Canadian repository site search moves to second phase

03 November 2015

Canada's Nuclear Waste Management Organization (NWMO) has completed the first phase of a preliminary assessment for the Municipality of Central Huron. The Ontario municipality has been added to the list of communities interested in hosting a deep geological repository for the nation's used nuclear fuel that have been selected for further study.

The assessments form part of the NWMO's selection process to find an acceptable site for a repository for Canada's used nuclear fuel through a long-term program called Adaptive Phased Management (APM). Assessments are carried out at the request of interested communities, but the NWMO points out that its preliminary findings do not confirm the technical suitability and safety of any site. No community is asked to confirm its willingness to host the project at this stage.

Since 2010, the NWMO has been applying a two-phase preliminary assessment process to narrow down progressively study areas from a list of communities that registered interest. With the completion of the Phase 1 study for Central Huron in Ontario, all Phase 1 preliminary assessments have now been completed.

Phase 1 assessments involve desktop studies to confirm whether the area is potentially suitable from a geoscientific perspective and could meet safety-related requirements concerning facility construction, the transport of used nuclear fuel to the site, management of any environment effects and ensuring safety for people and the environment. This phase also involves community learning about the project.

Communities and areas identified for further study through Phase 1 assessments then move to Phase 2, which includes field work, more detailed studies and broader engagement with communities in the surrounding area and Aboriginal peoples. Phase 2 assessments are expected to take several years to complete, and are intended to narrow down NWMO's focus to one or two sites for more detailed site evaluations. Communities may withdraw from the process at any point during the Phase 2 assessments.

In its findings, the NWMO said: "Central Huron is understood to have potential to meet specific technical siting requirements designed to ensure safety. In addition, the community has a longer-term vision and aspirations that may align well with the APM Project. There appears to be potential for sustaining involvement and exploring the project further."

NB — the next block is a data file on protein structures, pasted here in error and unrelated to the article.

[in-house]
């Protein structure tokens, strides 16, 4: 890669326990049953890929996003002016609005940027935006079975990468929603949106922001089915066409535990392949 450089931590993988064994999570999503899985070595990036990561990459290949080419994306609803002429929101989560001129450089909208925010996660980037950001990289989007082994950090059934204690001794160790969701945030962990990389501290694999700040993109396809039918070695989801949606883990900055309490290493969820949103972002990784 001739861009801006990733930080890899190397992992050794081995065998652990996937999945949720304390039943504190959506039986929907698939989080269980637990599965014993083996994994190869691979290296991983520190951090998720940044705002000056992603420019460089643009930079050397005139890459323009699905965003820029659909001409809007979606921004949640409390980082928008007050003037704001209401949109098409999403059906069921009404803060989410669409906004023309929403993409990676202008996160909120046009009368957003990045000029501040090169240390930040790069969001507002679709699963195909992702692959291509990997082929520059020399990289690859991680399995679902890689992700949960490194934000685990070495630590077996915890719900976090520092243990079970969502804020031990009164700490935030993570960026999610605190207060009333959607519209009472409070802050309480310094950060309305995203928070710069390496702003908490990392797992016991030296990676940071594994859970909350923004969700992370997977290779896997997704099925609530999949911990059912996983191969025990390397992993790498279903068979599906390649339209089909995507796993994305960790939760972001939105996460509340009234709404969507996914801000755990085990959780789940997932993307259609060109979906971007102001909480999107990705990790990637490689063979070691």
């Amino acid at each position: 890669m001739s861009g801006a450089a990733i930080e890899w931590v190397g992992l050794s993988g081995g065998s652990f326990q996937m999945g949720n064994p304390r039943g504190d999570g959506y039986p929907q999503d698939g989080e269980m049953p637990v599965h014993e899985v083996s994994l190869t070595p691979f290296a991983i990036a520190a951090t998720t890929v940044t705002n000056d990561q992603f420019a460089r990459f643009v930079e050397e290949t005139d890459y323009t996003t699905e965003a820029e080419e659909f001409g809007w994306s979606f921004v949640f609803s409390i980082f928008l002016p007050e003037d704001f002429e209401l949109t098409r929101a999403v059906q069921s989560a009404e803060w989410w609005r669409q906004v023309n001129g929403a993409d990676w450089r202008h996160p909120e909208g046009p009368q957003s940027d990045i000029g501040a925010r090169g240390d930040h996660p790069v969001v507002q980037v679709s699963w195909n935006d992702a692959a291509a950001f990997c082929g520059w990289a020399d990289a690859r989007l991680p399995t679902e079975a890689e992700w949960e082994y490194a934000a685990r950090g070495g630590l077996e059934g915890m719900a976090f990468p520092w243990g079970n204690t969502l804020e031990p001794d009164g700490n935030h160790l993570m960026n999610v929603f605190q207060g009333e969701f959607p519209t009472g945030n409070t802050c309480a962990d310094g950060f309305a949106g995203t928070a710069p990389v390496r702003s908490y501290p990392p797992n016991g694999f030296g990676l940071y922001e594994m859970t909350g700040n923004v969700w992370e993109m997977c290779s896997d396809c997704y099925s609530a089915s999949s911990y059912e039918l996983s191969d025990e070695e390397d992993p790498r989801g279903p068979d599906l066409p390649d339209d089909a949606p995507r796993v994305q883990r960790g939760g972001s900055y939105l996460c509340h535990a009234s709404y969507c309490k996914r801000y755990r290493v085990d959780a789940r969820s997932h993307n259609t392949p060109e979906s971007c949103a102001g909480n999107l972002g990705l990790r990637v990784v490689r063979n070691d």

Twenty-one communities, all in Ontario or Saskatchewan, requested preliminary assessments. After the completion of Phase 1 assessments, 11 - Blind River, Central Huron, Elliot Lake, Hornepayne, Huron-Kinloss, Ignace, Manitouwadge, Schreiber, South Bruce, and White River, all in Ontario, and Creighton in Saskatchewan - were selected for Phase 2 studies. The NWMO concluded its studies at Creighton and Schreiber earlier this year after finding geological complexities in both areas that reduced the likelihood of finding a suitable site for a used nuclear fuel repository.

Phase 1 studies were discontinued for two communities after early findings suggested they had very limited geotechnical potential to host a facility, and seven communities for which Phase 1 assessments were completed were not selected for further study. One community - Nipigon in Ontario - withdrew from the site selection process in 2014.

Kathryn Shaver, vice-president of APM engagement and site selection at the NWMO, said that the site selection process aims to identify a single location for a deep geological repository with a "willing and informed" host. Shaver said that Central Huron had played an important role in advancing the project. "Each community that has reached this stage of the process has helped ensure that discussion and learning continues, and that important questions about safety are asked," she said.

Researched and written
by World Nuclear News